Get a Drama Major Into
Today's Snack: Buy a packaged quick-bread mix, such as
pumpkin bread or blueberry muffin mix, and make a loaf of special bread or
muffins. The aroma will draw others to the kitchen to eat with you - and as
they say in the theatre, the taste will "bring down the house." Enjoy with your
favorite fruit juice!
Young people love to learn from people who are only slightly
older. So it's a great idea to find a high school or college student willing to
volunteer some time to come in and work with younger kids after school. You
could call the local high school's drama teacher, or the drama department of
the nearest college or university. Your after-school group could call him or
her your "student-mentor."
Ideally, a student-mentor would do this as a class project, for
extra credit, or simply for the joy of volunteering and sharing the many skills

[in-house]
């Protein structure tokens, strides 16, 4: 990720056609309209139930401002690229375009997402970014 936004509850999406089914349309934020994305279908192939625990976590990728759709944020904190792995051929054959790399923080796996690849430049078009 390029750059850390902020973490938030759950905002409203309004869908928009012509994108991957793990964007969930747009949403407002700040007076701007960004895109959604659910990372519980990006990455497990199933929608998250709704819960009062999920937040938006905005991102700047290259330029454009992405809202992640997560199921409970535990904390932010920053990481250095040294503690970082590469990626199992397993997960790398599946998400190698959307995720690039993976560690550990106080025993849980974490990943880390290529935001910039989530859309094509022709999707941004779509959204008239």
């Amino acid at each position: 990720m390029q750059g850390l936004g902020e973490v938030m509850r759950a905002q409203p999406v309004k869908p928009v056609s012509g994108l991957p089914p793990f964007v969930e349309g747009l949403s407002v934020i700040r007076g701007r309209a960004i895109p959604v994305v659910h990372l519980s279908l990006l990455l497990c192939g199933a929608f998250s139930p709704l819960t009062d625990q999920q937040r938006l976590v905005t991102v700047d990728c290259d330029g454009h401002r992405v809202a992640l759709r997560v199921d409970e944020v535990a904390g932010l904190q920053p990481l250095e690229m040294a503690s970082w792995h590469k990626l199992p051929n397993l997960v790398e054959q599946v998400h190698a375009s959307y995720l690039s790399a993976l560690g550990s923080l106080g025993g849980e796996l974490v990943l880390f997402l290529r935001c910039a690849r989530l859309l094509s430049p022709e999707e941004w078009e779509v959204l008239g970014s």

of drama. It does look good on college and job applications!
Maybe it could be set up like a short course, with the student-mentor
coming to the after-school location to work with the kids once or twice a week
for six weeks. Maybe they will put on a short skit, demonstrate the skills of
drama, or perform a song and dance routine.
The final meeting the dress rehearsal for a brief performance
given for parents and families on the last session of the short course, when
the parents come to pick up the kids and can stay an extra few minutes for the
show or demonstration.
For one or two young people, the older student might come in as a
tutor on an informal basis and be paid for his or her time.
But if it's a larger group setting in a formal after-school
program, perhaps some class extra credit could be arranged for the older
student. Or, if the high school requires a set number of community service
hours, dedicating those hours to a drama club in an after-school setting would
be an ideal way for a performing-arts minded teenager to spend them.
Parents could always pool their money to pay the student-mentor a
stipend, too. It would be worth it!
Dance and movement
How to develop (brainstorm) a short script